Giving thanks isn’t just for one Thursday in November. Spread the word.
Update: I just found this great video that I just had to share. It ties in with this project so beautifully and really gets your wheels of creativity going.
Reduce, Reuse, Recycle. It’s a great mantra. We keep hearing this, but some days it seems like an uphill battle doesn’t it?
I must say, I’m a visual person and for that reason I absolutely love Pinterest. I love the ideas. I find myself saying “Why didn’t I think of that?” a lot as I scroll through pictures. It really does help to get the creative juices flowing. I don’t always see the second purpose until I have a need and see where I could use something “else” that would work.
Then there’s the missing “R”, which is “Repair”.
Why isn’t repair in the mantra? I suppose it could be included under the header of reuse, but to me reuse implies use something more than once.
Most products aren’t designed by manufacturers to be repaired. If it can be repaired then you have to find parts which can be located in the same aisle with the Holy Grail, the no-calorie ice cream and the self cleaning children. It seems like the only way to find parts is if you have another matching item that you can pull parts off of. How many people have a pair of items and when one breaks you hold on to the other one “just in case”. Yep, that’s the beginning of a hording episode and yes I’ve been there. I was raised by a licensed packrat.
Then in comes the nagging question of how to repair it. I know I’m not the only one either. Back in the day we had repair shops on every corner… for TV’s, sewing machines, appliances, shoes, upholstery… you name it. You didn’t need to know how to repair it because of the shop on the corner. Now you’re lucky to find a computer repair shop that will actually fix a pc instead of just reformatting the hard drive and starting over (because they don’t know how to fix it and neither do you). So you’re left at their mercy if you don’t want to just buy a new computer unless you’re lucky enough to have that one friend that’s good with computers…(or cars, don’t get me started on that one).
However, until that happens, if you’re a marginally handy person like me you need a bit of help.
…but I don’t know how to fix it.
As my homeschooling mentor told me, you don’t have to know all the answers, you just have to know how to look them up. So here are a few things to get you started.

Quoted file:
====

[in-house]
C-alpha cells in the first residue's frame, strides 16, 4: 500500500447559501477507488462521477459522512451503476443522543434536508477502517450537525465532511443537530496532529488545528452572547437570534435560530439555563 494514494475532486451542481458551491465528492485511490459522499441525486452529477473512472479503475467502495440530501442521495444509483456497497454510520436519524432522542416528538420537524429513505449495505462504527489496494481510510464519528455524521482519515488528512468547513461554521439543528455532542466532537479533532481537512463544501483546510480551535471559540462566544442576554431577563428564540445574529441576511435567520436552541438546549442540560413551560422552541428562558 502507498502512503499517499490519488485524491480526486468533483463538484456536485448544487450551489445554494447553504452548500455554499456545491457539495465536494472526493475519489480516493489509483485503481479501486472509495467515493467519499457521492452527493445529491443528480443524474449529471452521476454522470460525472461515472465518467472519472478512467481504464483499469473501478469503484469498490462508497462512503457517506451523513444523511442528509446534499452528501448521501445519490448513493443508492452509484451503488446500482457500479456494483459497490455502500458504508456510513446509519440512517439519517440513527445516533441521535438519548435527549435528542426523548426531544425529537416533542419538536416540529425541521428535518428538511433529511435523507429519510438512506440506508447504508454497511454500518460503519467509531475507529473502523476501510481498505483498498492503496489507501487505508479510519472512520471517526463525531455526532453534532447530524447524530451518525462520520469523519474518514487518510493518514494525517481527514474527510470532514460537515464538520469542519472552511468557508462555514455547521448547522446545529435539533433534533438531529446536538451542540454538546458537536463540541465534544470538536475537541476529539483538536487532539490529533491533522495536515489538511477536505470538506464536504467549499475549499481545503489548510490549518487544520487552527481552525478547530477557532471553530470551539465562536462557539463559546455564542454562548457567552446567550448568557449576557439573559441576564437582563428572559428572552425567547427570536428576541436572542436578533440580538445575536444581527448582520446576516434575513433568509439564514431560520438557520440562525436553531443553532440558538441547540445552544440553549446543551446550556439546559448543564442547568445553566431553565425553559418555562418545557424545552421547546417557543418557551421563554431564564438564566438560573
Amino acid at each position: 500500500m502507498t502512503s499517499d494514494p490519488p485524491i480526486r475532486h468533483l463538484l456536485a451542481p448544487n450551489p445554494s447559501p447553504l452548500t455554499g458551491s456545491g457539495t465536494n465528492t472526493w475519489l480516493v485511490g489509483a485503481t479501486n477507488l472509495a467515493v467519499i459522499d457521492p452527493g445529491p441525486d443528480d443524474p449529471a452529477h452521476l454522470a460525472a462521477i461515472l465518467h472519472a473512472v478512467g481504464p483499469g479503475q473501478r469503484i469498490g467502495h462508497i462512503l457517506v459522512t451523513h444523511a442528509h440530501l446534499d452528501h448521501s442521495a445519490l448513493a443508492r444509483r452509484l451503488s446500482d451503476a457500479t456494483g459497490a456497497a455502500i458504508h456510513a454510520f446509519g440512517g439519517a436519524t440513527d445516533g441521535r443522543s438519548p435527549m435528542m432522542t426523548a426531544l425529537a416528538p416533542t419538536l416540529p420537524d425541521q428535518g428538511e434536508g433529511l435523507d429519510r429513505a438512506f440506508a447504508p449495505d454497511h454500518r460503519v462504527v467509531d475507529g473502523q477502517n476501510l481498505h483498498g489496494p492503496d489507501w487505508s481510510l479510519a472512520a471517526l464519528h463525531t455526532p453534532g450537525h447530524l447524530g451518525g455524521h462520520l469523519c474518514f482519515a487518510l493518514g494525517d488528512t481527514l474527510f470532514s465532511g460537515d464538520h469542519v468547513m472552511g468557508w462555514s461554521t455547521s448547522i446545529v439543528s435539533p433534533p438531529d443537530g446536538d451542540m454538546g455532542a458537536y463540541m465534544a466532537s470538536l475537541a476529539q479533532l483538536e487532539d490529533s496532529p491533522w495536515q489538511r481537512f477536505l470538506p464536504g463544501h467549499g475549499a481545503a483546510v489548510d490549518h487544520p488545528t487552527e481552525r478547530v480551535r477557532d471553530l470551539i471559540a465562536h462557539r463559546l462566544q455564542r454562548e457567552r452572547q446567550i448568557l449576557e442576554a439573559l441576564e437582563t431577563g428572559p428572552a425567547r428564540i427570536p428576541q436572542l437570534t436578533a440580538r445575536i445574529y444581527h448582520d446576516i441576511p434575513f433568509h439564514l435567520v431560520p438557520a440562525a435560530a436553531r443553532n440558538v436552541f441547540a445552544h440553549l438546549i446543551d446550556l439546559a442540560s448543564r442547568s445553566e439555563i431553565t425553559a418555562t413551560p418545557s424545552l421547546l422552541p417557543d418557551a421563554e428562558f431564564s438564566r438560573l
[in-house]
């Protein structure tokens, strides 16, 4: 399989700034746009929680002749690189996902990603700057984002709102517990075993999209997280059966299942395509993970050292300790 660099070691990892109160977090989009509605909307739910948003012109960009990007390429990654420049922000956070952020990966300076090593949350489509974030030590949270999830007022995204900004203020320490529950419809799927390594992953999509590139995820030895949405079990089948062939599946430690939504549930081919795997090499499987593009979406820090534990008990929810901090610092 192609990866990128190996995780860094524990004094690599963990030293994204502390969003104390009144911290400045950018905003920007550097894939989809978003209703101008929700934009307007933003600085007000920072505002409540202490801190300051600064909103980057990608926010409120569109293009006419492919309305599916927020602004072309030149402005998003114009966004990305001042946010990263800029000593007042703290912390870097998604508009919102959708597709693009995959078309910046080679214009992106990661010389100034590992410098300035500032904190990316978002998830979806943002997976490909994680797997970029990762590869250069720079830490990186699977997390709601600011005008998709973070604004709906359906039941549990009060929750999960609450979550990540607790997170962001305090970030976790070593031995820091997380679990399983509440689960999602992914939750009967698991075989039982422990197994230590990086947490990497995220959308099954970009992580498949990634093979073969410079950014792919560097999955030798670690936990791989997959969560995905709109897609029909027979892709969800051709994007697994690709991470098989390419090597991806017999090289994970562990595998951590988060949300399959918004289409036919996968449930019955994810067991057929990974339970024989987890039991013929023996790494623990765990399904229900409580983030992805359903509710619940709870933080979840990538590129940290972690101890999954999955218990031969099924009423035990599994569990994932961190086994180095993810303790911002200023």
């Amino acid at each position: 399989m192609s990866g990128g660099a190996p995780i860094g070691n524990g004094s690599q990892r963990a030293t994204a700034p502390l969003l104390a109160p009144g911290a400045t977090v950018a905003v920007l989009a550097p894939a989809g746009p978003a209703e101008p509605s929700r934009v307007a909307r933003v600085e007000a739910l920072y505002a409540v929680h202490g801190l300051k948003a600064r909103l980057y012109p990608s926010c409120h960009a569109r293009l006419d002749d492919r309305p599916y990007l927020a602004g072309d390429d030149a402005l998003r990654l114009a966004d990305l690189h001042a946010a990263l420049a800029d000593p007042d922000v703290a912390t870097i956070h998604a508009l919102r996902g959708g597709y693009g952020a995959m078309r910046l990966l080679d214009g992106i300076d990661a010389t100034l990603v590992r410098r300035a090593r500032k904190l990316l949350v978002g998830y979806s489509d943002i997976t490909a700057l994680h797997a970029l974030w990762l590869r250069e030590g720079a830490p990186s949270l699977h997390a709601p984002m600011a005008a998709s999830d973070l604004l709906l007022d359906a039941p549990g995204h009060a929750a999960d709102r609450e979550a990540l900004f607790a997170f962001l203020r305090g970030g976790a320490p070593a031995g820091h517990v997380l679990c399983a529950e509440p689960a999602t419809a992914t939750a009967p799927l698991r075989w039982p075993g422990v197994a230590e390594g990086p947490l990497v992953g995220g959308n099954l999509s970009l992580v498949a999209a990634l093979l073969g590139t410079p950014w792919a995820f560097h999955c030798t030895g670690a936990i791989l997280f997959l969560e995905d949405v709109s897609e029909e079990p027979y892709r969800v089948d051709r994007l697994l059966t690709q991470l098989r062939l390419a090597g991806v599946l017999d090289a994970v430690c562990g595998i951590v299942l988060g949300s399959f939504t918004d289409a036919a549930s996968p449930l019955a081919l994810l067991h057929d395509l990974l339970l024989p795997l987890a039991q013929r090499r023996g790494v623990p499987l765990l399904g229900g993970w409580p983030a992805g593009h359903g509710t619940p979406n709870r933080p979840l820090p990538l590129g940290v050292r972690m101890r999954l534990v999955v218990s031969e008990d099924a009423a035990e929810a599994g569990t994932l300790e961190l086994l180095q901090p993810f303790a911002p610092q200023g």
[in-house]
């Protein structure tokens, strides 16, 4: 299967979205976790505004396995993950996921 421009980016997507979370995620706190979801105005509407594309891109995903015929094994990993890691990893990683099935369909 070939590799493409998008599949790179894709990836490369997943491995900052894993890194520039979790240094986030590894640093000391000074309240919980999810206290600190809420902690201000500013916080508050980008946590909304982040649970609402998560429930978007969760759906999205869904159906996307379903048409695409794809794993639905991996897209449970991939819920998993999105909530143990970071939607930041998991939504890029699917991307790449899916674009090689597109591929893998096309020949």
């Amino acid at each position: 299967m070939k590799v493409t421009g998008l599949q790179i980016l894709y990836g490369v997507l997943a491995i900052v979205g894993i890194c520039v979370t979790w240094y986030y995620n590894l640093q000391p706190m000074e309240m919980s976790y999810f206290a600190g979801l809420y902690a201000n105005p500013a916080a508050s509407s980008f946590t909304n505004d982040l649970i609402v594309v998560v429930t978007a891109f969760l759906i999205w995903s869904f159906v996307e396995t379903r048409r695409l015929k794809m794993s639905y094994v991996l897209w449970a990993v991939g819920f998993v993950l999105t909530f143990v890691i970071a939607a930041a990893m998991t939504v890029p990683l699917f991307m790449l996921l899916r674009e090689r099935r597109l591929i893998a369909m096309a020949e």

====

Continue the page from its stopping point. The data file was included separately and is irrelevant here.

First, there’s Google. Who doesn’t love Google? Type in a model number, a product or even a question and it will have answers for you. Now, it may not have the answers you’re looking for, so be prepared to search a few different ways. Just by changing a word or two you can greatly change the outcome of your search. Most manufacturers are online now, allowing you to find product manuals, parts, places to buy parts or even message boards of people having the same problem you are who reached out for help from other people. Even consider starting your search with phrases like “what’s wrong with my” or “how do I fix a” to get you going in the right direction.
Second, there’s YouTube.com. YouTube is more than just music and funny videos of cats. Use the same search phrases and you’ll be amazed on what you’ll find. There are people on there that are dying to show you the skills and information they have. Thanks to YouTube I was able to learn how to do a factory reset on my husband’s smart phone which saved us $400 on a new phone.
Another resource is eBay. Believe it or not, there are a lot of people who sell broken stuff on eBay. Sounds crazy maybe, but if you need parts for something you have, it’s a great resource. Just typing in the words “for parts only” into the search area will net you just under 25,000 results. Now imagine getting specific!
One of my favorites is Freecycle.org. I’ve been a fan of Freecycle for many years. I’ve gotten and given a lot of stuff through there. I’ve gotten everything from Lego blocks to cell phones to furniture and have given away things I didn’t need any more… everything from fish tanks, to a stove and a couple of cars. The free-to-join group of members are people who would rather give things away to people who can use them rather than putting them in landfills or scrap yards. If you’re a people watcher by nature, you may enjoy just watching the lists of things offered and asked for.
The better you get at repairs, the more options that are available to you like DIY projects, thrift store and garage sale buys… not to mention frugal bonuses like decorating and home improvements!